Thursday, April 18, 2024

Patrons buy tickets for showings at the AMC Loews Harvard Square 5 in 2006. (Photo: Scott M. via Yelp)

The owner of the defunct AMC Loews Harvard Square 5 got a deadline Monday from city officials fed up after nearly five years of dead space on Church Street.

Harvard alum Gerald Chan and his Morningside Group investment company were given 30 days by city councillors to say what will be done with the building. After that, councillors said, they might start talking about seizing the property as a blight on the area.

During the meeting, councillor Jan Devereux said, an email had arrived from Morningside representative Paula Turnbull reminding her of a promise made late last year for a spring launch of plans for the site – “something potentially science-y,” in Devereux’s words.

No one seemed convinced.

“That email is just more lies … If we don’t hear back promptly with something we like, is vetted and is real, not just more promises that something will come this spring – every few months it’s, ‘Oh, it’s coming,’ but I don’t believe it anymore – I would hope that my colleagues would support potentially moving even more drastically against this property,” councillor Leland Cheung said, calling Chan’s actions in Harvard Square “unacceptable.”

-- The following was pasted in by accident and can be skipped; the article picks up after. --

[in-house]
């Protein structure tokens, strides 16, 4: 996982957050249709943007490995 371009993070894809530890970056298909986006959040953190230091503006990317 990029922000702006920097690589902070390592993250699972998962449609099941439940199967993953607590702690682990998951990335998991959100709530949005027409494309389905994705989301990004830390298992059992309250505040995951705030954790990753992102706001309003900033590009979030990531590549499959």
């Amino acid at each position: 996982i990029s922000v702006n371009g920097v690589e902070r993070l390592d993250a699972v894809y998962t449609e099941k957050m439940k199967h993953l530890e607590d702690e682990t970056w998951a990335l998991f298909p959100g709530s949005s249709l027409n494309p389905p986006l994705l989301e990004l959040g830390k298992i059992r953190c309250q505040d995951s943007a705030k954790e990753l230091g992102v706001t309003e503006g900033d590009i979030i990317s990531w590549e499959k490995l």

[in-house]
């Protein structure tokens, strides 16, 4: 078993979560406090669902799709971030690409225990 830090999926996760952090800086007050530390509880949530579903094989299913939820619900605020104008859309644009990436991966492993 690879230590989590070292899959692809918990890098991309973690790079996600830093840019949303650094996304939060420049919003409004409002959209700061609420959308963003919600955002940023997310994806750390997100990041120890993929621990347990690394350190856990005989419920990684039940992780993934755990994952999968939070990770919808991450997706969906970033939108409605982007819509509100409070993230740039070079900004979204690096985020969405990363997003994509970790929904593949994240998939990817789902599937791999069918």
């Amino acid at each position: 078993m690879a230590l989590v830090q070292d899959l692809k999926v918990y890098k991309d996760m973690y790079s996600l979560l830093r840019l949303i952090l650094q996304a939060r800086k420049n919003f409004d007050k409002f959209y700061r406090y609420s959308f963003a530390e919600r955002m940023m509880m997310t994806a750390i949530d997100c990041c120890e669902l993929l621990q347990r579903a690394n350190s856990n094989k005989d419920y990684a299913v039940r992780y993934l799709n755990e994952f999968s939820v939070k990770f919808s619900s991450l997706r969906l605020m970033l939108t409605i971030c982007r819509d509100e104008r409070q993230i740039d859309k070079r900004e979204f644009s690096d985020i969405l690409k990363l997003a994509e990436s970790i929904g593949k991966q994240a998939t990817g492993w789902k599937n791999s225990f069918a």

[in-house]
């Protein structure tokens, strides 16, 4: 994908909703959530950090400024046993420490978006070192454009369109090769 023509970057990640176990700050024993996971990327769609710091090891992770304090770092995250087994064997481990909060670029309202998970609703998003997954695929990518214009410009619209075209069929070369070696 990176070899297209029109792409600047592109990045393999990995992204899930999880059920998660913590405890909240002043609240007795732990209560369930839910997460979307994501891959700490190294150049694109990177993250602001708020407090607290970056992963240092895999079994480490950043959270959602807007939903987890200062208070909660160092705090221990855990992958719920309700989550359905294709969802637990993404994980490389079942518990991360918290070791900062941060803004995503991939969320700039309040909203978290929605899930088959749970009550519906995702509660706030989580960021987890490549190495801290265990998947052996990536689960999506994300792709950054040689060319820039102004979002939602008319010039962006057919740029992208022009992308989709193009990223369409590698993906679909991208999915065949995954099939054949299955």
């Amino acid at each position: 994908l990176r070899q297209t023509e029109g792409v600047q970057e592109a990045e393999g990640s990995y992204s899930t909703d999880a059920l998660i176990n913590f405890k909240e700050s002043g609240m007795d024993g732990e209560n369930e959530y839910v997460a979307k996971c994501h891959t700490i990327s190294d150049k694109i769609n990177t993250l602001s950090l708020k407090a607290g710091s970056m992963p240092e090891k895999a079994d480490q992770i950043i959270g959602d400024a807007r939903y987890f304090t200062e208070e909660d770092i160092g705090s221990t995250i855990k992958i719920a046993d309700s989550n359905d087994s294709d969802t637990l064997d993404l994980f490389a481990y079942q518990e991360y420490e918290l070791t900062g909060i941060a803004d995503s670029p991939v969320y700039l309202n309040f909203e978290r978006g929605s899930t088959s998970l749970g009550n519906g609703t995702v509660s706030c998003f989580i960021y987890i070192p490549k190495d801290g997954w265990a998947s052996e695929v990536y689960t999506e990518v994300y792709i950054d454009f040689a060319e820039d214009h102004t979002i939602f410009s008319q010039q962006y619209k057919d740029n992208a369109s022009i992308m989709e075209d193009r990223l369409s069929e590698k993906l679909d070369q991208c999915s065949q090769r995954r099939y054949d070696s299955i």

On Tuesday, Turnbull issued a press release from Morningside saying that, while “there are many ideas for the site, and we are interested in exploring all of them,” there was no single idea the company had landed on pursuing. The statement appears at bottom.

Chan effect

Chan owns more than $120 million in commercial properties in Harvard Square and residential properties throughout the city, but he has kept some prime real estate empty for long periods. The former American Express Travel building at 39 JFK St., a prime location in tourist-jammed Harvard Square right across from Winthrop Square park, has been empty for more than two years, and the former Leo’s Place has been closed since January 2014 after 32 years at 35 JFK St. Like the restaurants Upstairs at the Square and Tamarind Bay, the diner shut down to make way for businesses owned by Chan family members; unlike Parsnip and Night Market, though, neither the noodle eatery or breakfast joint announced as replacing Leo’s has opened for business. In September the Pizzeria Uno at 22 JFK St., now owned by Chan, closed after some four decades in business, with a manager telling the Harvard Crimson a familiar tale: “We tried very hard to cooperate with the landlord, but … the rent prices have just gotten out of whack.”